Unfortunately, producers of publishing behemoth Fifty Shades of Grey might have a little bit of trouble trying to cast some of the top young actors in Hollywood today. Due in theaters on Aug. 1, 2014, casting rumors upon casting rumors upon casting rumors have floated around, but with a quick interview or tweet, most of the rumors have gone kaput within a second. So maybe some actors don’t want to play the domineering Christian or the pure Ana, not even for the potential of well-paying sequels.

Let’s relive some of the dismissals that Fifty Shades has had to face thus far: READ FULL STORY

This Week's Cover: The 100 All-Time Greatest... everything!

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Every week, Entertainment Weekly gives you tips on the latest, greatest ways to spend your limited time and money. With our new special issue, The 100 All-Time Greatest, we take on nothing short of entertainment history. This is a keepsake issue to inspire (and, yes, enrage) you for a long time to come. You’ll find the 100 best movies, TV shows, albums and novels ever, as well as the 50 greatest plays of the last 100 years and more.

We decided early on not to react to anybody else’s list — and not to try to make “statements” we didn’t really believe in. If we decided that Casablanca was the best movie of all time, then it would be number 1, whether or not people had said it before. By the way, Casablanca is NOT the best movie of all time, but it comes in at a still-impressive No. 3 on our list.
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Anne Rice defends Paula Deen, refers to 'lynch mob culture'

Things haven’t been going great for Paula Deen the last few days: She’s been dropped from the Food Network, QVC is “reviewing the relationship,” and her biggest defenders so far have been her sons — and their examples left a lot to be desired. But Deen has got at least one public figure in her corner: Anne Rice. The vampire author took to her own Facebook page to defend the chef, but her comments (first discovered by Jezebel) are likely to just cause more controversy.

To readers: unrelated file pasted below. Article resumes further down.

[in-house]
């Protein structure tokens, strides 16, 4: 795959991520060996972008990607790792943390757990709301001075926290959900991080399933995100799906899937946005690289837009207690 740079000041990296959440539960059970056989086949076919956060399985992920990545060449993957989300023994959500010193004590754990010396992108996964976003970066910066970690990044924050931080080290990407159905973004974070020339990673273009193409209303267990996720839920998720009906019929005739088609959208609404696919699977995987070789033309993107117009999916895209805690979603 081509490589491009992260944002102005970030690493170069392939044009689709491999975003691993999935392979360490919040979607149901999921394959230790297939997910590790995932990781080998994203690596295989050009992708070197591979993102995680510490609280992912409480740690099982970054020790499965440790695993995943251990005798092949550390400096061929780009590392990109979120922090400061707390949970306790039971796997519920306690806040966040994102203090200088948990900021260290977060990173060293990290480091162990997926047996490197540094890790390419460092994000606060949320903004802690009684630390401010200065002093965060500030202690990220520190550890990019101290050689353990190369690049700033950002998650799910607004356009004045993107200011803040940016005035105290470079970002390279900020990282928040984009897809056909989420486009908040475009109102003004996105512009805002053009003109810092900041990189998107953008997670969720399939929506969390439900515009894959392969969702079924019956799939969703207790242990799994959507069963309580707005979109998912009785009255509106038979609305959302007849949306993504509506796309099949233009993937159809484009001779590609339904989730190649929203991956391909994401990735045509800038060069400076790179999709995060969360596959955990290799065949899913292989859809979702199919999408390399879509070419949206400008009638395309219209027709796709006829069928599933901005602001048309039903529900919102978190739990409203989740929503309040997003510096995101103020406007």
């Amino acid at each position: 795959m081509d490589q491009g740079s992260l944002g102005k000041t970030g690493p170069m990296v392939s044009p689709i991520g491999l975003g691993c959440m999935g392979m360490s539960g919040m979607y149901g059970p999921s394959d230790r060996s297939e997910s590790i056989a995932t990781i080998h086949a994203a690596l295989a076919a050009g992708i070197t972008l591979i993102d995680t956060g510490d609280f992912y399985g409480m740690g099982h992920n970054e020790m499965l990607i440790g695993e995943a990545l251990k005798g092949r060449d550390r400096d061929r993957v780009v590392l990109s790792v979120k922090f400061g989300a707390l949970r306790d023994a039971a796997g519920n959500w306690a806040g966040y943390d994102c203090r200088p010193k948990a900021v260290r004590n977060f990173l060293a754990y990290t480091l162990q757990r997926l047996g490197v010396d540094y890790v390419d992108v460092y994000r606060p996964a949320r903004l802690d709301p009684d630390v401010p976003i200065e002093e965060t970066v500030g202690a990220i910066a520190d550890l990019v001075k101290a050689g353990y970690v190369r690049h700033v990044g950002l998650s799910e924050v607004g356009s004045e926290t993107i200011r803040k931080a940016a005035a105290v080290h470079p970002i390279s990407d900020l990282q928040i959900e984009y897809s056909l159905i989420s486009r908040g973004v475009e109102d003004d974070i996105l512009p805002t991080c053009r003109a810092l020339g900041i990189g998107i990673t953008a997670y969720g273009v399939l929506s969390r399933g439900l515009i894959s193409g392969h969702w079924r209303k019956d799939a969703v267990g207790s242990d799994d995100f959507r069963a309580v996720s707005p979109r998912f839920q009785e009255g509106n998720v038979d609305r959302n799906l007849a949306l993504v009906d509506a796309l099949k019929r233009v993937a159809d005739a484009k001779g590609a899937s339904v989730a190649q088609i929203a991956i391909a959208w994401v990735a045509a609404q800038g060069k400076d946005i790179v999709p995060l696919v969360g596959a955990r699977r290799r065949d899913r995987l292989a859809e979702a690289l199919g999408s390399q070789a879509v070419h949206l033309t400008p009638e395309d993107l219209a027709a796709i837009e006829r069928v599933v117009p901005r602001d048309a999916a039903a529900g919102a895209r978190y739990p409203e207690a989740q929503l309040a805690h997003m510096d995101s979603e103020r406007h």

After first posing the question to her readers by saying, “What’s happening with Paula Dean? Is it fair? I never heard of her until today, and wow, this looks like a crucifixion. Opinions, thoughts welcome….aren’t we becoming something of a lynch mob culture?” Rice then decided that the “opinions, thoughts” needed were her own, and had quite a bit to say in the comments, including, in part, “…This woman is just what you said. She’s an old southern lady, and she never made these unwise remarks of hers to a black person. We have no evidence at all that she has ever personally insulted or injured any black employee or friend.” READ FULL STORY

Richard Matheson, author, screenplay writer, and science fiction legend, dies at age 87

It is ironic that one of the books author Richard Matheson, who has died at the age of 87 according to publisher Tor/Forge, is best known for is 1956′s The Shrinking Man. While that novel related the tale of a person diminishing away to virtually nothing, Matheson’s influence on the science fiction genre continues to grow more than a half century after the book’s publication. Just last week saw the release of World War Z, a film which owes a huge debt to George A. Romero’s classic 1968 film Night of the Living Dead and hence to Matheson’s similarly revered 1954 tome I Am Legend, to which Romero paid extremely generous homage in his film. Maybe too generous, according to Matheson himself. In 2007, the Allendale, N.J.-born writer told me with a chuckle about the time he met Romero for lunch. “The first thing he said to me, putting his arms up as if I was abut to strike him, [was], ‘Didn’t make any money from Night of the Living Dead,’” Matheson recalled. “‘Homage’ means I get to steal you work. He’s a nice guy, though. I don’t harbor any animosity toward him.” (Romero later confirmed this story:  “I confessed to him that I basically ripped the idea off from I Am Legend. He forgave me because we didn’t make any money. He said, ‘Well, as long as you didn’t get rich, it’s okay.’”)